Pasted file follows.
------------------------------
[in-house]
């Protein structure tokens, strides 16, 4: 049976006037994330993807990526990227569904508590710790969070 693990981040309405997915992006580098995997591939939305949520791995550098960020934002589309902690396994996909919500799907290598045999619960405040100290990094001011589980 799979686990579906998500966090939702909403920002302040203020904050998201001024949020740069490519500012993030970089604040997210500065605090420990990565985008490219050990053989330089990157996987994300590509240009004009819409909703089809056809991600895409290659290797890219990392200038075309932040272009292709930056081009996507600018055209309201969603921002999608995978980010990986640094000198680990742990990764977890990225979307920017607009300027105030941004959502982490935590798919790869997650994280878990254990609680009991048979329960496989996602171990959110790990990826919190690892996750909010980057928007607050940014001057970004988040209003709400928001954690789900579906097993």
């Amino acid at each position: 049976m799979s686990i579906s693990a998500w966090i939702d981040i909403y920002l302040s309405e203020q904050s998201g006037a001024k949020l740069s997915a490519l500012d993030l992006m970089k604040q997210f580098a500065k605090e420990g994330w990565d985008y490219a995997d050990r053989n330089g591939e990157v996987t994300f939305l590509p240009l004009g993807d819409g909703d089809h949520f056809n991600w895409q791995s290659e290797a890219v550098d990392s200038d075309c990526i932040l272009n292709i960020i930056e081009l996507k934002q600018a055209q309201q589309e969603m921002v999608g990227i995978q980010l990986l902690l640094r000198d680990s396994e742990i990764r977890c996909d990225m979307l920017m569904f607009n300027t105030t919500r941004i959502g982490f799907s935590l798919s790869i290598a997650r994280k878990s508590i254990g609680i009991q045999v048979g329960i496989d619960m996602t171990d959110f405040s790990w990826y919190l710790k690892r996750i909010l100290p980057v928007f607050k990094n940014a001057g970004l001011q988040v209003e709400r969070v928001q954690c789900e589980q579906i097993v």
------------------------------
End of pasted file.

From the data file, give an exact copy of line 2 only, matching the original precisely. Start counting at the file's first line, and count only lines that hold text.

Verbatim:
């Protein structure tokens, strides 16, 4: 049976006037994330993807990526990227569904508590710790969070 693990981040309405997915992006580098995997591939939305949520791995550098960020934002589309902690396994996909919500799907290598045999619960405040100290990094001011589980 799979686990579906998500966090939702909403920002302040203020904050998201001024949020740069490519500012993030970089604040997210500065605090420990990565985008490219050990053989330089990157996987994300590509240009004009819409909703089809056809991600895409290659290797890219990392200038075309932040272009292709930056081009996507600018055209309201969603921002999608995978980010990986640094000198680990742990990764977890990225979307920017607009300027105030941004959502982490935590798919790869997650994280878990254990609680009991048979329960496989996602171990959110790990990826919190690892996750909010980057928007607050940014001057970004988040209003709400928001954690789900579906097993």